Station 3: Water, contains a very heavy jug of water, explaining that children often have to carry this very far back to their families to have clean water, and allows participants to pick it up and feel the weight. It shows visuals of what the dirty nearby water looks like, and provides water bottles to participants with the warning to drink carefully, because you’ll need to make it last all day.
Station 4 presents a dilemma of what to spend money found on the street on. Participants take a plastic coin and make a very heavy choice, by placing it into one of three jars. Coins were rather evenly distributed between the 3, showing that there really is no right choice in this seemingly impossible decision.
Station 5 features talk bubbles with very demoralizing, defeating comments children with poverty are told and can be convinced of, such as “you don’t matter”
Station 6 displays a banner with the word POVERTY shown largely on it. There is a table with stickers with the word hope on it. Participants write their names on the stickers, and stick them on the banner, in order to cover up the word poverty and replace it with hope through those who are doing something about it.
Finally, the walk concludes with tables of child sponsorship packets.
We were also given the opportunity to choose 2 workshops to attend. While I cannot speak for all of them, the 2 that I attended were fantastic. Hearing Shaun Groves speak to a small group of us in the social media one especially was full of really great, important points, that all advocates should hear.
Takeaways from Day 2:
- The goal is not for you to suffer so that others have what they need- the goal is for all of us to be more equal.
- If everyone took what they needed, no one would have too much or too little.
- Reflecting on the Lord’s prayer and “Give us this day our daily bread”, a fellow sponsor shared that we have so much more than our daily bread, and we need to give God the opportunity to provide this for us.
- There is a new role in the works of an encourager: you can sign up on your “My Account” and can write a letter to a child that hasn’t received one in 6 months. I know I personally can’t wait for this!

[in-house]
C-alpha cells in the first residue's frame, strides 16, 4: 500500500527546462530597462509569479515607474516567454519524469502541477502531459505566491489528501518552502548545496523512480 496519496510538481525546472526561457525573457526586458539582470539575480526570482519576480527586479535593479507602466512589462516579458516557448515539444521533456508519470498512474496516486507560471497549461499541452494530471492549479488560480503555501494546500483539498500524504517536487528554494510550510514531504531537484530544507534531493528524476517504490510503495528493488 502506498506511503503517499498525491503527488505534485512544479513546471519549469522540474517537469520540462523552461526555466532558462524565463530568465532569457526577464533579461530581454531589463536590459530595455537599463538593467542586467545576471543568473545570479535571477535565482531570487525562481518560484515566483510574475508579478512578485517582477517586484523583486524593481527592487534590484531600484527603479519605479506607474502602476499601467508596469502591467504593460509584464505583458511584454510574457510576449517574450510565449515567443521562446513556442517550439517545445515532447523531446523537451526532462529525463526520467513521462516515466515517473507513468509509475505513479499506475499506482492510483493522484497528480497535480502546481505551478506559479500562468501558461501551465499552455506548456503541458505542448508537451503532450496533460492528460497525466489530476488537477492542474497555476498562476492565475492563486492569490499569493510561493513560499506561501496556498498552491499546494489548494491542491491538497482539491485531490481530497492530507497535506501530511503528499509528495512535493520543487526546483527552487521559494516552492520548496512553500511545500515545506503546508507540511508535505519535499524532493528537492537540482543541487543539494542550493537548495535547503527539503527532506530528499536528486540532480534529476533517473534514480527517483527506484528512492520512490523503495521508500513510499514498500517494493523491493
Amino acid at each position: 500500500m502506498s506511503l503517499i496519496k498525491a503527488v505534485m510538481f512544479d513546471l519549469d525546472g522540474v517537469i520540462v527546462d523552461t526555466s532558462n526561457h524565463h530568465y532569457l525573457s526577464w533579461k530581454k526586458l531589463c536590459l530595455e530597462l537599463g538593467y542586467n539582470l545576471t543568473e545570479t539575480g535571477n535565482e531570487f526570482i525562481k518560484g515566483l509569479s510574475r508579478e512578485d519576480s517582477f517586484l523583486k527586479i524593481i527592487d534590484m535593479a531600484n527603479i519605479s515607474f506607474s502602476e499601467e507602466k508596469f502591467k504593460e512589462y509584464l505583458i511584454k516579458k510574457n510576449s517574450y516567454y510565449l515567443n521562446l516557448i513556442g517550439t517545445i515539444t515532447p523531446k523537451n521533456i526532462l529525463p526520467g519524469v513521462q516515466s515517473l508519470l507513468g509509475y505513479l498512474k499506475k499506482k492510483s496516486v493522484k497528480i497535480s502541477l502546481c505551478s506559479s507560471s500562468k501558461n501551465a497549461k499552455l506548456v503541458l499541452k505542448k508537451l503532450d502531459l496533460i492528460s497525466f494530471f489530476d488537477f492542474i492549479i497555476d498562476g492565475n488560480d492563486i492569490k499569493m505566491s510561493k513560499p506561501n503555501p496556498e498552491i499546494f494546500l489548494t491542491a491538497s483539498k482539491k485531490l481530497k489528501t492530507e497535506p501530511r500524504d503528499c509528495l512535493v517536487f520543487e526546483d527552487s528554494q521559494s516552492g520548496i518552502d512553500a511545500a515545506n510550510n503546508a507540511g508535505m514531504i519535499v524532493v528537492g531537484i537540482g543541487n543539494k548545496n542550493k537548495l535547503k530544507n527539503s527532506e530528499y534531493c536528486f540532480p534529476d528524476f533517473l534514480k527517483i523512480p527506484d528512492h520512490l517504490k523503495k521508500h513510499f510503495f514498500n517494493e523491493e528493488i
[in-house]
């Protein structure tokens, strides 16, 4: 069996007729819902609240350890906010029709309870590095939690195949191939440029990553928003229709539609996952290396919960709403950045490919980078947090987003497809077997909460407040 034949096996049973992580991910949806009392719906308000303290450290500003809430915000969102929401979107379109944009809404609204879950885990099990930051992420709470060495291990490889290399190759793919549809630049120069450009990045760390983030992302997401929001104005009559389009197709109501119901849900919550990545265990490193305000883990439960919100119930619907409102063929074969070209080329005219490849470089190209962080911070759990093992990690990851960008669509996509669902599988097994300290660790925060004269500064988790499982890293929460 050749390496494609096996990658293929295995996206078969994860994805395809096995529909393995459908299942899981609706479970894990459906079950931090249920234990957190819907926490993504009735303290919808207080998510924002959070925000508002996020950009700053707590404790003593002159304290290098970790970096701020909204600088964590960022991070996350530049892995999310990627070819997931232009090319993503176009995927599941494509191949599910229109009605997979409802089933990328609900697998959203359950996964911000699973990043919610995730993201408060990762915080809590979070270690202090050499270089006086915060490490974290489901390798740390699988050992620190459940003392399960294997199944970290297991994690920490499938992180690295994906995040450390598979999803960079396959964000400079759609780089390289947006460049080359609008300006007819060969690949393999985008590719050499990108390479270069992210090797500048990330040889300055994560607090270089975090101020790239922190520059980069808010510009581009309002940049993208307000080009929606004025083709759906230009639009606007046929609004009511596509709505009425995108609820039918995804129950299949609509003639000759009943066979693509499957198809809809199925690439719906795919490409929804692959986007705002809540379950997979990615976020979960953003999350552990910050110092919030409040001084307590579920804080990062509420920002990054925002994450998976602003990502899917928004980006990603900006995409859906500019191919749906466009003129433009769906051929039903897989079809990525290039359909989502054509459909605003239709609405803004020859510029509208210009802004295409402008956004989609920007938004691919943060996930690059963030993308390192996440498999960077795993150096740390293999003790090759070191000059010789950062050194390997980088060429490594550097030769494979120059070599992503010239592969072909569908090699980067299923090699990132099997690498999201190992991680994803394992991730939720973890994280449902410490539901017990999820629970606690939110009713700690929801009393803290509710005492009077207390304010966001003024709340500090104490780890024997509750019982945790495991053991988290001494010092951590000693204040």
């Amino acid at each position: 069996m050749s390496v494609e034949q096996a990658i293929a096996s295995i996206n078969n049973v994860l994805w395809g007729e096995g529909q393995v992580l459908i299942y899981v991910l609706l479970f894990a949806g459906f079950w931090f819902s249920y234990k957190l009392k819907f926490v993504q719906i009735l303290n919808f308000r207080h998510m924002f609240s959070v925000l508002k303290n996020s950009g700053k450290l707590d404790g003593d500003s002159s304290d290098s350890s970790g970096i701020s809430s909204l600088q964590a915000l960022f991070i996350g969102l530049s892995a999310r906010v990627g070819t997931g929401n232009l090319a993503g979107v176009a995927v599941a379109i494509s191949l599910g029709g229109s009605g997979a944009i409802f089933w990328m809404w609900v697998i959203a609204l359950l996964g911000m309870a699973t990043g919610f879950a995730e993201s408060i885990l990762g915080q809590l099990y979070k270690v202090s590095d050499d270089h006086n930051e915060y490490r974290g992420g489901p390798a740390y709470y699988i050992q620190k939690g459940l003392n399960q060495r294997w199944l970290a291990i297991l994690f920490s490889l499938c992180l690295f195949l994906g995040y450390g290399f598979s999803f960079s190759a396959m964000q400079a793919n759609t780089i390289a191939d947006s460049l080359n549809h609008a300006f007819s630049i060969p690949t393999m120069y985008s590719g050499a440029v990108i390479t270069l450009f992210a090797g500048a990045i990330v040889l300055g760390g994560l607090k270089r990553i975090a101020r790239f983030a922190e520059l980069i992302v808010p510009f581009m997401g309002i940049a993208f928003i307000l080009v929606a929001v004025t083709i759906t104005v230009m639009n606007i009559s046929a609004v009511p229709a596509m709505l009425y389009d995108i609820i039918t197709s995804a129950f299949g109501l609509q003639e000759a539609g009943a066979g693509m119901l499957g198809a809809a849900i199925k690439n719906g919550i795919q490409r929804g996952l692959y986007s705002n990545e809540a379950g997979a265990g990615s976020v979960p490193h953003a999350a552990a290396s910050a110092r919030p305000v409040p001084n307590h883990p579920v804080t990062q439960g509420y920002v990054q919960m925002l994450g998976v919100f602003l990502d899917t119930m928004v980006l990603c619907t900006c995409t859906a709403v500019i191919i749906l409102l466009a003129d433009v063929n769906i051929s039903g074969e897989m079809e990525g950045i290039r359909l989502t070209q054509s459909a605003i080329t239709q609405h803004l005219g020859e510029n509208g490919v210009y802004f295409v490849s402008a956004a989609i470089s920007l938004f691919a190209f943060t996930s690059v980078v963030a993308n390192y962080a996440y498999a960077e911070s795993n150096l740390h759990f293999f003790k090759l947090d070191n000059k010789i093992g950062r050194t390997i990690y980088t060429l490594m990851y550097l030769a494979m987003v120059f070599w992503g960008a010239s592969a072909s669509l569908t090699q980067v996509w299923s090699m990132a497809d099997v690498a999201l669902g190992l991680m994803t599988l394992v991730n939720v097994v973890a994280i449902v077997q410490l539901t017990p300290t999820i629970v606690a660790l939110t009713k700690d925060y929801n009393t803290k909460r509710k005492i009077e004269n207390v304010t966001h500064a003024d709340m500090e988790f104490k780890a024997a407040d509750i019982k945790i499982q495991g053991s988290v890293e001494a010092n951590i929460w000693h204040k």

- With the new letter writing process, they are hoping to eventually get the turnaround time down to 2 weeks!
- It’s ok to show your children pictures of things that are better than how they have it, says a former sponsored child Ben Mwangi (aka “rolling meadows”), because it lets them know that there is something better out there to aspire to.
- From Shaun: To reach potential sponsors, it is better to provide stories than facts. Include your own personal story about why you became a sponsor. Ask yourself “What was it that convinced me?” If you are giving facts, compare them to something that people already know and find horrific (i.e. 9/11, the Holocaust).
- From Shaun: People will take the easiest option that is given to them, so if you ask them to pray about it, that is what they will do. It is ok to ask them to sponsor a child. Then give them an easy way to act on it, such as a direct link.
- From Shaun: You need to forgive your audience. It’s easy to become upset with people who don’t sponsor when you know they have the means, but “We need to be as compassionate to the rich and big as we are to the poor and small”. A very powerful reminder. Those guilted into sponsorships are the ones most likely to drop them. Make people so inspired and excited that they want to sponsor!
It was a fantastic weekend indeed, and as mentioned in a previous post, it inspired me to create my first sponsorship campaign and as a result, take on another sponsorship myself. (Here is the link to my campaign.) If you have any questions about the conference that I didn’t cover, feel free to ask!